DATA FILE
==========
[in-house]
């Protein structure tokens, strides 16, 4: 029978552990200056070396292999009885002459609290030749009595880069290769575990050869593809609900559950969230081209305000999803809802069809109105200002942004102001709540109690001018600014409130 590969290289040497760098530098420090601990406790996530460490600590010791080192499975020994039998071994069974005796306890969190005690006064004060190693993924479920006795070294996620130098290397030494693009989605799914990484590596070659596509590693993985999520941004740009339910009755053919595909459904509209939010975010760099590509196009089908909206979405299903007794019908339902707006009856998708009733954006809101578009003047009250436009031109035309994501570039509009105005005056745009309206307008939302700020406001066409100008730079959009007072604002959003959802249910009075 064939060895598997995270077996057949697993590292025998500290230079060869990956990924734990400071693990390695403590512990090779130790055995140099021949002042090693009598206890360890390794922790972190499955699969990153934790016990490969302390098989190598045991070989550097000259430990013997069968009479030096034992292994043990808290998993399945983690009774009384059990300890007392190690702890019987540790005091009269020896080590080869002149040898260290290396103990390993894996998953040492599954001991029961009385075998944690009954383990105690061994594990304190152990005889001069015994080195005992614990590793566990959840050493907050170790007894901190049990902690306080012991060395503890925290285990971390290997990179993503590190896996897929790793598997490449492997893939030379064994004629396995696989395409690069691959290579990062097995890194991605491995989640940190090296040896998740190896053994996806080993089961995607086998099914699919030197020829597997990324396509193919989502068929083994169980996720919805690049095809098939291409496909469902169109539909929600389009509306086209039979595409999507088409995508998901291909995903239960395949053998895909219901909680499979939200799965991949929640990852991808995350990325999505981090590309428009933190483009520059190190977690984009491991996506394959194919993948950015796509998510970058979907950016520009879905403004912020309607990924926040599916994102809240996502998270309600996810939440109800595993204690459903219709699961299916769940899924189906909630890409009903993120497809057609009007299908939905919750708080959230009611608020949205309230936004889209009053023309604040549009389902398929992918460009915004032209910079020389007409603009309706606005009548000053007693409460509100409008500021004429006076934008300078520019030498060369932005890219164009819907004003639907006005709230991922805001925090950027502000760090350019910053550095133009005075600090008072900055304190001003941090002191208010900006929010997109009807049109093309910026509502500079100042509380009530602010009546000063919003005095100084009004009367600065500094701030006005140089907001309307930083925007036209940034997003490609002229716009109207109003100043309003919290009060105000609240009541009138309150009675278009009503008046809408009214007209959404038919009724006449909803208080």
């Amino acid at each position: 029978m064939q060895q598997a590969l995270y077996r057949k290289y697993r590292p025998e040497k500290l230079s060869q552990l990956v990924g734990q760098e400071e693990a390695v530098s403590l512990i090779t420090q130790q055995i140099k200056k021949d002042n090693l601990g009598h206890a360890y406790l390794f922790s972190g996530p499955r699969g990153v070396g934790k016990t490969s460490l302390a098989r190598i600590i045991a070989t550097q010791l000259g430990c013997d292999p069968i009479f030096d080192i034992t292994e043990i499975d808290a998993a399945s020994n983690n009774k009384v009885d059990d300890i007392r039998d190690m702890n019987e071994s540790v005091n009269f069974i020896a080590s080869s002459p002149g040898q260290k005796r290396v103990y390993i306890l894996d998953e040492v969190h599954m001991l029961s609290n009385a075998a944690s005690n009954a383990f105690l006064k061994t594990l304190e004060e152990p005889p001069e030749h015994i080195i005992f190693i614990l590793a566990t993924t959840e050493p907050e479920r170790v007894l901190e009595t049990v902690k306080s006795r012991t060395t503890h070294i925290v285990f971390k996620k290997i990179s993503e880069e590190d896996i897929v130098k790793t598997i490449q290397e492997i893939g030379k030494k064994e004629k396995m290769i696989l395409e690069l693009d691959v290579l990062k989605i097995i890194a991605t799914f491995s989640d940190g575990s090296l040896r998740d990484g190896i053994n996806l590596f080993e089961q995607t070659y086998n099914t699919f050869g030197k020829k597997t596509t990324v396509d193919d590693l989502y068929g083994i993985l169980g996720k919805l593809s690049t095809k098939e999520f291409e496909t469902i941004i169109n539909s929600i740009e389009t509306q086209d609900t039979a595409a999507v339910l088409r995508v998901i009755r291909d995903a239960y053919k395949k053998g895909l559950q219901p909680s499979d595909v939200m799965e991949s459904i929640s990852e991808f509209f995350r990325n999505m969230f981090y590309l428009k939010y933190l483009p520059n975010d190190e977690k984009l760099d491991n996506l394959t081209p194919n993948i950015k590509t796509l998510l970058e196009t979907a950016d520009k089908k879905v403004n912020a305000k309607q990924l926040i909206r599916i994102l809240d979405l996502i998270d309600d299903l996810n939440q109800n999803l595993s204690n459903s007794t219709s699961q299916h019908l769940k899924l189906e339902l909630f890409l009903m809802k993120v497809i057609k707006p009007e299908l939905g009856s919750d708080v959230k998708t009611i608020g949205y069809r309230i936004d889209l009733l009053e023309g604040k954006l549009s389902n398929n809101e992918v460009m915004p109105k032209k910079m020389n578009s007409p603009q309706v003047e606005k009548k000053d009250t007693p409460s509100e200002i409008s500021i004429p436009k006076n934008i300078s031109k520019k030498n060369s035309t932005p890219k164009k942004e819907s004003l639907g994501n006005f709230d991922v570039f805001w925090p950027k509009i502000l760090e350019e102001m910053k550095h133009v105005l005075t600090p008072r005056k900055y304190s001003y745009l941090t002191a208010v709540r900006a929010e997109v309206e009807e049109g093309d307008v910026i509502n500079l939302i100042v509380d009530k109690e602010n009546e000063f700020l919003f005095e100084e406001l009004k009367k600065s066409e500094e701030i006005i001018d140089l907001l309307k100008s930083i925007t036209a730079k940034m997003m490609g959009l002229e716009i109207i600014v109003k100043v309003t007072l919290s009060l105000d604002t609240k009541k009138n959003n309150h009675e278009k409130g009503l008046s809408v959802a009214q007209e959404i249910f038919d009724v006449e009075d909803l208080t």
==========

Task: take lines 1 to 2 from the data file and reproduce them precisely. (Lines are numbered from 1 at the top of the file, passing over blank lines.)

[in-house]
């Protein structure tokens, strides 16, 4: 029978552990200056070396292999009885002459609290030749009595880069290769575990050869593809609900559950969230081209305000999803809802069809109105200002942004102001709540109690001018600014409130 590969290289040497760098530098420090601990406790996530460490600590010791080192499975020994039998071994069974005796306890969190005690006064004060190693993924479920006795070294996620130098290397030494693009989605799914990484590596070659596509590693993985999520941004740009339910009755053919595909459904509209939010975010760099590509196009089908909206979405299903007794019908339902707006009856998708009733954006809101578009003047009250436009031109035309994501570039509009105005005056745009309206307008939302700020406001066409100008730079959009007072604002959003959802249910009075 064939060895598997995270077996057949697993590292025998500290230079060869990956990924734990400071693990390695403590512990090779130790055995140099021949002042090693009598206890360890390794922790972190499955699969990153934790016990490969302390098989190598045991070989550097000259430990013997069968009479030096034992292994043990808290998993399945983690009774009384059990300890007392190690702890019987540790005091009269020896080590080869002149040898260290290396103990390993894996998953040492599954001991029961009385075998944690009954383990105690061994594990304190152990005889001069015994080195005992614990590793566990959840050493907050170790007894901190049990902690306080012991060395503890925290285990971390290997990179993503590190896996897929790793598997490449492997893939030379064994004629396995696989395409690069691959290579990062097995890194991605491995989640940190090296040896998740190896053994996806080993089961995607086998099914699919030197020829597997990324396509193919989502068929083994169980996720919805690049095809098939291409496909469902169109539909929600389009509306086209039979595409999507088409995508998901291909995903239960395949053998895909219901909680499979939200799965991949929640990852991808995350990325999505981090590309428009933190483009520059190190977690984009491991996506394959194919993948950015796509998510970058979907950016520009879905403004912020309607990924926040599916994102809240996502998270309600996810939440109800595993204690459903219709699961299916769940899924189906909630890409009903993120497809057609009007299908939905919750708080959230009611608020949205309230936004889209009053023309604040549009389902398929992918460009915004032209910079020389007409603009309706606005009548000053007693409460509100409008500021004429006076934008300078520019030498060369932005890219164009819907004003639907006005709230991922805001925090950027502000760090350019910053550095133009005075600090008072900055304190001003941090002191208010900006929010997109009807049109093309910026509502500079100042509380009530602010009546000063919003005095100084009004009367600065500094701030006005140089907001309307930083925007036209940034997003490609002229716009109207109003100043309003919290009060105000609240009541009138309150009675278009009503008046809408009214007209959404038919009724006449909803208080």